(1) The Nominated Undertaker shall secure suitable replacement trees to replace the same number of lost trees during design and construction.
(2) The Nominated Undertaker is required to maintain a record of the number of the lost trees and of those replacement trees planted by the Nominated Undertaker.—
This new clause shall ensure that there is no net loss of trees as a result of the design and construction of HS2.
I beg to move, That the clause be read a Second time.
I hope this will be a relatively straightforward matter and that it will give Committee members the opportunity to consider a commonly supported environmental issue: the need for there to be no net loss of trees as a result of the design and construction of HS2.
The Minister will be well aware of the concerns that have been raised by environmental groups, local authorities and community groups about the adverse impact of the construction and operation of HS2 on trees. Trees form a vital part of the heritage of our countryside and brighten the streets.
I am afraid I do not have the answer in terms of the raw number. I am pleased to note that there will be a commitment to plant a significant number of trees—I will come to that in very short order. The new clause gives us the opportunity to acknowledge the work that has been done by HS2 to ensure that up to 2 million trees, I think, will be planted. That is very much to be welcomed, so I entirely agree with him.
For the simple reason that although there may be that commitment, we may find that there is a removal or destruction of trees that is very detrimental, and that we have a net loss of trees over a significant period of time. I note the ambition and the intention to restore forests and altogether about 2 million trees, but it is what happens in the interim that might be of interest to the right hon. Gentleman. I trust that I shall address his point as I conclude my brief comments.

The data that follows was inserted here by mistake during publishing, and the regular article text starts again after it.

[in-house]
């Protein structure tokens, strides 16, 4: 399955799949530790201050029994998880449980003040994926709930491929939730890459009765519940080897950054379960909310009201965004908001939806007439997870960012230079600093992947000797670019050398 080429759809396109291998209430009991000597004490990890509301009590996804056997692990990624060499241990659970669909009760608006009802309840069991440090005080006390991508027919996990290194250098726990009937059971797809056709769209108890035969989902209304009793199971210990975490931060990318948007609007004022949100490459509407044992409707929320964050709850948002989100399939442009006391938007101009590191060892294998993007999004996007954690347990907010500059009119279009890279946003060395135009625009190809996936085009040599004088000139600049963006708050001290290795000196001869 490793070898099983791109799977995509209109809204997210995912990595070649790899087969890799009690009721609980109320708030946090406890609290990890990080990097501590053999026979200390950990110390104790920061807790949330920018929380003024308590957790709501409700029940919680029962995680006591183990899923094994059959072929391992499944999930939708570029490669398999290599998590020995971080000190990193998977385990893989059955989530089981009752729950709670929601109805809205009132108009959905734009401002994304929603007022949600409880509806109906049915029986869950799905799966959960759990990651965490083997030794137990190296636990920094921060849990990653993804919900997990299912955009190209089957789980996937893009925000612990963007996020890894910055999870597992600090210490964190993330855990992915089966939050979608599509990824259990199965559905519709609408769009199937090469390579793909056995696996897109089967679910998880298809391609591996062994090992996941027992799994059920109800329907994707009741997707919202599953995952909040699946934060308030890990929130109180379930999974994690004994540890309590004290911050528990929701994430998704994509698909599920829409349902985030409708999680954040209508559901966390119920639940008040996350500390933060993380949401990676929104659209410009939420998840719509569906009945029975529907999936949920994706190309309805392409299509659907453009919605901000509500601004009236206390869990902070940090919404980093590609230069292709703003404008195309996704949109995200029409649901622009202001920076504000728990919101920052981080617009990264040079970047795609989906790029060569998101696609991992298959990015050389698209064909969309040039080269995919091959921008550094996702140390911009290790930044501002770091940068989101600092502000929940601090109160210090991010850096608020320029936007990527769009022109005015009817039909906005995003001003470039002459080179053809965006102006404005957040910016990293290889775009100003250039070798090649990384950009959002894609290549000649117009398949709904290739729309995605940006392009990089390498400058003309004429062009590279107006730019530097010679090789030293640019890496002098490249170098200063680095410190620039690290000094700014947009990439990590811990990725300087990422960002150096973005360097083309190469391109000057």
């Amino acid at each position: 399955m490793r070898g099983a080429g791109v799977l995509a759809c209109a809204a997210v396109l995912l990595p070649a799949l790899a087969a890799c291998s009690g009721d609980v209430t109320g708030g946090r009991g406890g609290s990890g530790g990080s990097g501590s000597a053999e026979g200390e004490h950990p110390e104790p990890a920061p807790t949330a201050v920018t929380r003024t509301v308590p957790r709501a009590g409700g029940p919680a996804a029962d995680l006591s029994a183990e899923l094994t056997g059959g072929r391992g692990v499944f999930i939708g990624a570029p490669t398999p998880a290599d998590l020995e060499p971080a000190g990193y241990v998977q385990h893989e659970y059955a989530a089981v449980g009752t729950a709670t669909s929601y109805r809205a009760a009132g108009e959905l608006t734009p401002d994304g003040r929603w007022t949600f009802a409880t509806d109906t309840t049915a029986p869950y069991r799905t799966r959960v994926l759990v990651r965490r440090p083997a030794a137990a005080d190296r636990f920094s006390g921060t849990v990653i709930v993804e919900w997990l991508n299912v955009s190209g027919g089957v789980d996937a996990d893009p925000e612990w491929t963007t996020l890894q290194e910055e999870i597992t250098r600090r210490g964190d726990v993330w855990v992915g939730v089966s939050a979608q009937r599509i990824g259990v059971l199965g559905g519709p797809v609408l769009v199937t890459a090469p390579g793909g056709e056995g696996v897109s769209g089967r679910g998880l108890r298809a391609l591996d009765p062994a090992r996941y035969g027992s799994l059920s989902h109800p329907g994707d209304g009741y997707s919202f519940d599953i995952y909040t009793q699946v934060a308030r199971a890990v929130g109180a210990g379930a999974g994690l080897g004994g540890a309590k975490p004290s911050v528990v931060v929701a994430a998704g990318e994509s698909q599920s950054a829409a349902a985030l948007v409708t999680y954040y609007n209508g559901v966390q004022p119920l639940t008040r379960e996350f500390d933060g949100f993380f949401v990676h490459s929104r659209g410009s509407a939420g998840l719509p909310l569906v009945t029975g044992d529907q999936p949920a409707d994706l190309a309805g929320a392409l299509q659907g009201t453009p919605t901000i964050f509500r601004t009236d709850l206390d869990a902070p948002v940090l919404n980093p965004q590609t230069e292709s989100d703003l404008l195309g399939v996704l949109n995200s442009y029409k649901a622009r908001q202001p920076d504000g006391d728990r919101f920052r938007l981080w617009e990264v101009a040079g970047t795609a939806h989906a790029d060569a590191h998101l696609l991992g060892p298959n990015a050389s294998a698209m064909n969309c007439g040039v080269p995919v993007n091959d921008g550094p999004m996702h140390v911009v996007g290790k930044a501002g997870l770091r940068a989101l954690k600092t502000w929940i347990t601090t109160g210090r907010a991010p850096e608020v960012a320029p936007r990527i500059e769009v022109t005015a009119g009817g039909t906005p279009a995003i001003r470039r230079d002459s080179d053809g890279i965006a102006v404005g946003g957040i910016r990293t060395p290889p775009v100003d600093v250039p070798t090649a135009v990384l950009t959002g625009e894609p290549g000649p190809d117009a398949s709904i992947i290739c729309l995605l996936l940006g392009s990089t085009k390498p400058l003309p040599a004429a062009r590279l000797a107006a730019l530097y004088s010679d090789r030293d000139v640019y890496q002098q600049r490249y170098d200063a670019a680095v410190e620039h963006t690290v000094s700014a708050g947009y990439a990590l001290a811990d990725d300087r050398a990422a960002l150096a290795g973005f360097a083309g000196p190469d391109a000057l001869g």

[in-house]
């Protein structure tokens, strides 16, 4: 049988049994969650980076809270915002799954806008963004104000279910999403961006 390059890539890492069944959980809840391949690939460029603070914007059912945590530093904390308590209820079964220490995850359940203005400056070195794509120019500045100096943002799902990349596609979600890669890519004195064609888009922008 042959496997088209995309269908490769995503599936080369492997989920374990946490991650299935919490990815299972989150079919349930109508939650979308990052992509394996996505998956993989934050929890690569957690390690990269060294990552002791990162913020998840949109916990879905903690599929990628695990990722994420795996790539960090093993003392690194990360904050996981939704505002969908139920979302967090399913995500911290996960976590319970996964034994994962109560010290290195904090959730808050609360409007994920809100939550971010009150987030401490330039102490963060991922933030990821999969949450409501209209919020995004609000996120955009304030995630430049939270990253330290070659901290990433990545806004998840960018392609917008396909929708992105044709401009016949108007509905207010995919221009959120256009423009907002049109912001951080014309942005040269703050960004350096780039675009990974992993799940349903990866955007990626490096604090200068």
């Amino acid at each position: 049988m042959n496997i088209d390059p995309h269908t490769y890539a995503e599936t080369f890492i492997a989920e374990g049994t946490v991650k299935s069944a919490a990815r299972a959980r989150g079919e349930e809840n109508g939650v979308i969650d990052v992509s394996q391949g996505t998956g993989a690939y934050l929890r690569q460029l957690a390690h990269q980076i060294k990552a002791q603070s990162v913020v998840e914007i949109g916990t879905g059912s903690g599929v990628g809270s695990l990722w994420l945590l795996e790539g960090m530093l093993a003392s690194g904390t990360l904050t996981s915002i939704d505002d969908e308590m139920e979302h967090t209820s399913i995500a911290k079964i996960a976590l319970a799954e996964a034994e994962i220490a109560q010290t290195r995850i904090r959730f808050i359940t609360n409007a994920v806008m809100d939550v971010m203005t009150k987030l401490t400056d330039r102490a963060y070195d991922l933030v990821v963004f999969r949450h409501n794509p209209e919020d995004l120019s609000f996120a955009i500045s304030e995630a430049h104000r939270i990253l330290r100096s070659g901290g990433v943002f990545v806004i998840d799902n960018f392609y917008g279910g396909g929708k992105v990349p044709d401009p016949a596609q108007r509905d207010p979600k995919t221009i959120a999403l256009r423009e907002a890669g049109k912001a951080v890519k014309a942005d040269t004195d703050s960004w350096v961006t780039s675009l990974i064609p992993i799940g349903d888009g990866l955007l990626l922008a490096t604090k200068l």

Trees brighten the streets and public spaces of urban areas throughout the country. It is a necessary evil that some of them will be cut down as part of the design and construction of HS2. It is a great shame that trees such as the Cubbington pear tree near Warwick will be lost. It was the 2015 Tree of the Year and is believed to have been growing for more than 250 years, but it will be cut down to make way for the line. It is necessary to lose some trees to facilitate phase 1 of HS2, but it is important that we do not suffer a net loss of trees because of the construction.
The Minister is committed to ensuring that the biodiversity of our country is maintained; ensuring that we do not lose trees is an important component of maintaining that biodiversity. The new clause would require the nominated undertaker to secure suitable replacement trees to replace the same number of lost trees during design and construction. It would also require the nominated undertaker to maintain a record of the trees planted in place of those lost.
I understand that some 2 million trees will be planted as part of the mitigation in connection with phase 1. That in itself is a fantastic achievement, but will the Minister assure the Committee that we will not suffer a net loss of trees? Earlier in Committee he mentioned a recent meeting with the Woodland Trust to look into how best to choose the species of tree to introduce in the planting programme. Can he reassure local authorities, environmental groups and community groups that trees will be suitably replaced?